individuals with low literacy, and those with limited English proficiency. In addition, we encourage Exchanges to target specific groups including hard to reach populations and populations that experience health disparities due to low literacy, race, color, national origin, or disability, including mental illnesses and substance use disorders.

[pg 186] §155.130 Stakeholder consultation.
The Exchange must regularly consult on an ongoing basis with the following
  • (a) Educated health care consumers who are enrollees in QHPs;
  • (b) Individuals and entities with experience in facilitating enrollment in health coverage;
  • (c) Advocates for enrolling hard to reach populations, which include individuals with a mental health or substance abuse disorder;
  • (d) Small businesses and self-employed individuals;
  • (e) State Medicaid and CHIP agencies;
  • (f) Federally-recognized Tribes, as defined in the Federally Recognized Indian Tribe List Act of 1994, 25 USC §479a, that are located within such Exchange’s geographic area;
  • (g) Public health experts;
  • (h) Health care providers;
  • (i) Large employers;
  • (j) Health insurance issuers; and
  • (k) Agents and brokers.

[pg 202] §155.430 Termination of coverage.
(c) Termination of coverage tracking and approval. The Exchange must –
  • (1) Establish mandatory procedures for issuers of QHPs to maintain records of termination of coverage;
  • (2) Track number of coverage terminations and submit that information to HHS on a monthly basis;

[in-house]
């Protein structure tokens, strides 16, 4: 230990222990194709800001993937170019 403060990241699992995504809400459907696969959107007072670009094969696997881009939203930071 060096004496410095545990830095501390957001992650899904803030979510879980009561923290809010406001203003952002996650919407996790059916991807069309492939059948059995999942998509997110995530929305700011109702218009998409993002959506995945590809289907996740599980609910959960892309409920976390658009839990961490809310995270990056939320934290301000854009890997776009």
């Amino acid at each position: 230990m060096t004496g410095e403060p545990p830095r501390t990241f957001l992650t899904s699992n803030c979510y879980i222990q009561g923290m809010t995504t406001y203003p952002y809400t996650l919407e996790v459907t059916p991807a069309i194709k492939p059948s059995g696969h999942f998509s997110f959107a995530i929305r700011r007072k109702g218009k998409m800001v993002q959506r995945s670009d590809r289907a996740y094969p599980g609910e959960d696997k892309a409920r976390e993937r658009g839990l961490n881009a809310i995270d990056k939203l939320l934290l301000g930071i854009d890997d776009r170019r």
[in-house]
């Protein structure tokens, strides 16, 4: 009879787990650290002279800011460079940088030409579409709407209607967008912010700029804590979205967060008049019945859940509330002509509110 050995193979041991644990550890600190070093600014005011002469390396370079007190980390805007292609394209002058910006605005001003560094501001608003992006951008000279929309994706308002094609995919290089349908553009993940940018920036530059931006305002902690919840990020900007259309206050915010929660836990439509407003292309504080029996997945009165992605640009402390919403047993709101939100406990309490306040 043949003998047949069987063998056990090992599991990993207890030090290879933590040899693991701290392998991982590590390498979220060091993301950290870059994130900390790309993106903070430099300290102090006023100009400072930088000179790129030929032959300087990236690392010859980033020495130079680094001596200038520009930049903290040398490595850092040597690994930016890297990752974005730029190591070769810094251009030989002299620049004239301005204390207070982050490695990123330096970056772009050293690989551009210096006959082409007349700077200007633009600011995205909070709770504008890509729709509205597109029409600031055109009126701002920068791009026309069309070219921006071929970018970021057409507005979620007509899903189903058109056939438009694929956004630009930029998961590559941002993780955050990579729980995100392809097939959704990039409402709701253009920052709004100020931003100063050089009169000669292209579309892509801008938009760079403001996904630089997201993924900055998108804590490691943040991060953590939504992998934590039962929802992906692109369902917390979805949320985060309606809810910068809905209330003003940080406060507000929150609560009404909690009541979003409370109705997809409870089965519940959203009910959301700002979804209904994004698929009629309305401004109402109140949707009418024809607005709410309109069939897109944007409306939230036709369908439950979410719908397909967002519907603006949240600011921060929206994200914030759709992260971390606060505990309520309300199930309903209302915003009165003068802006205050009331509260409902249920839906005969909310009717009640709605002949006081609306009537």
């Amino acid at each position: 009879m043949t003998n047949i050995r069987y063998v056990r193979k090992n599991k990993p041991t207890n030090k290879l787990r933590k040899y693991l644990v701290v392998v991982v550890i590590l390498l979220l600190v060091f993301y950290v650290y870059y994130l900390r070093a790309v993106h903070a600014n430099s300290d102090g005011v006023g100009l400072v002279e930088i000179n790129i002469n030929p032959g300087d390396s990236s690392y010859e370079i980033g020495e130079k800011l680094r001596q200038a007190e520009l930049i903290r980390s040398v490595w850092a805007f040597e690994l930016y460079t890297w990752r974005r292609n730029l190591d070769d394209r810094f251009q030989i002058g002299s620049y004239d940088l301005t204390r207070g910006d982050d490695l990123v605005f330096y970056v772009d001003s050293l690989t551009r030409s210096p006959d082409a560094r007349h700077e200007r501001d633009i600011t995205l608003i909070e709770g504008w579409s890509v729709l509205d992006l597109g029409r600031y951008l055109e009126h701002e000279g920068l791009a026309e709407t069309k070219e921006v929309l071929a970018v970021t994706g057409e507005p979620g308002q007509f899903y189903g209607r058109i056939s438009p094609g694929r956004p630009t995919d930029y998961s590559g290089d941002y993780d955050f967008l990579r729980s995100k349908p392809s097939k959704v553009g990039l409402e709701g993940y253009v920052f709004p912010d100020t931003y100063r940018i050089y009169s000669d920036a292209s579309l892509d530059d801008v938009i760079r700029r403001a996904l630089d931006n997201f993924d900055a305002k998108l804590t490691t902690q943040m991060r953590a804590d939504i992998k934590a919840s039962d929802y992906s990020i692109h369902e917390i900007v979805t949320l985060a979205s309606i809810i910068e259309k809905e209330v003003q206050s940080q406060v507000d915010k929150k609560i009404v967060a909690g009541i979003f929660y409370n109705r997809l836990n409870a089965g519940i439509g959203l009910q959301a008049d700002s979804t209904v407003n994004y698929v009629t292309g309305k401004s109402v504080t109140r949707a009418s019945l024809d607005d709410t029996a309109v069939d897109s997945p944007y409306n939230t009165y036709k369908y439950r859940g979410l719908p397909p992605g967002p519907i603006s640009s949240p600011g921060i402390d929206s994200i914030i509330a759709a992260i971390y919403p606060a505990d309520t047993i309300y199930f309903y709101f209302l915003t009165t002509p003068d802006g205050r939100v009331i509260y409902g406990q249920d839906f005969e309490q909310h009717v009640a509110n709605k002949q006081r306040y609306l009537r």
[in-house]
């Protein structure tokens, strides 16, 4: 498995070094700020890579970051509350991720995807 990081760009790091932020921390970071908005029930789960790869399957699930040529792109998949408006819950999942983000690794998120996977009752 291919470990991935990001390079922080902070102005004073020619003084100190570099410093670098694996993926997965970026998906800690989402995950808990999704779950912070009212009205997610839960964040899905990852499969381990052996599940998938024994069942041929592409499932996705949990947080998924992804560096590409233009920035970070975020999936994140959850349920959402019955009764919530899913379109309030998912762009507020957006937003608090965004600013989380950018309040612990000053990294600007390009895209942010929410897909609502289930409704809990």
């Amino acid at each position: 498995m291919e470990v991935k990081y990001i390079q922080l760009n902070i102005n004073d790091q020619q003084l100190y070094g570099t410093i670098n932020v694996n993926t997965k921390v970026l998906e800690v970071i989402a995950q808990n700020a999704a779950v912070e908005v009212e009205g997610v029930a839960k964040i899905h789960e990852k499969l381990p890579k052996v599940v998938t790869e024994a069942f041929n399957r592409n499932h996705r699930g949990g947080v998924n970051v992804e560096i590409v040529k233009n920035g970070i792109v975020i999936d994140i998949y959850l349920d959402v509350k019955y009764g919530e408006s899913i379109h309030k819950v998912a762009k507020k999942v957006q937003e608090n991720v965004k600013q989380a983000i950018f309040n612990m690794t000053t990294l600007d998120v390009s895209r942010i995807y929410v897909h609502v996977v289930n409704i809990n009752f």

• (3) Establish standards for termination of coverage that require issuers of QHPs to provide reasonable accommodations to individuals with mental or cognitive conditions, including mental and substance use disorders, Alzheimer’s disease, and developmental disabilities before terminating coverage for such individuals; and
  • (4) Retain records in order to facilitate audit functions.

Tuesday, July 5, 2011

Risks & Benefits of HIE's: "Sensitive" Health Information

[cross-posted from Shrink Rap]
I participate in a committee that establishes policies for our state's health information exchange (HIE). The HIE is the electronic infrastructure that permits hospitals, physician groups, labs, imaging companies, pharmacies, and others to share information about patients. The idea behind the sharing is to make it easier for your primary care doctor to share your health data (ideally, with your permission) with your cardiologist and your dermatologist. The potential benefits to this sharing include:
  • quicker exchange of information than with faxing or mailing
  • less likely for papers to get misfiled or lost (eg, think Hurricane Katrina)